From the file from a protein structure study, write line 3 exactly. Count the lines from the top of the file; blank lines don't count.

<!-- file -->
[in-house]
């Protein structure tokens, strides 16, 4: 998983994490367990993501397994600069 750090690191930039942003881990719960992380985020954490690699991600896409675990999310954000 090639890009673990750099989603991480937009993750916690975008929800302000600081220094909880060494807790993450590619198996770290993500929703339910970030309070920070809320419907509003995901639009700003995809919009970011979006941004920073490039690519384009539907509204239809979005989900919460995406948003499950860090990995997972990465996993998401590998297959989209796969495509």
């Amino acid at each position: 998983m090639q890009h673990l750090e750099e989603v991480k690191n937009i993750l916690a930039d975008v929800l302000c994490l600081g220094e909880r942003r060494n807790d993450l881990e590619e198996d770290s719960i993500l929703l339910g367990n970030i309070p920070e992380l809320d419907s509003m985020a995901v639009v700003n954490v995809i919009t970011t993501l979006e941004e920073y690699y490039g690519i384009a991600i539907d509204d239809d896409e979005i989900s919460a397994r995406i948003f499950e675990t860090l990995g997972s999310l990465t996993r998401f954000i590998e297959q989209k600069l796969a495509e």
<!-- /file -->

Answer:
């Amino acid at each position: 998983m090639q890009h673990l750090e750099e989603v991480k690191n937009i993750l916690a930039d975008v929800l302000c994490l600081g220094e909880r942003r060494n807790d993450l881990e590619e198996d770290s719960i993500l929703l339910g367990n970030i309070p920070e992380l809320d419907s509003m985020a995901v639009v700003n954490v995809i919009t970011t993501l979006e941004e920073y690699y490039g690519i384009a991600i539907d509204d239809d896409e979005i989900s919460a397994r995406i948003f499950e675990t860090l990995g997972s999310l990465t996993r998401f954000i590998e297959q989209k600069l796969a495509e």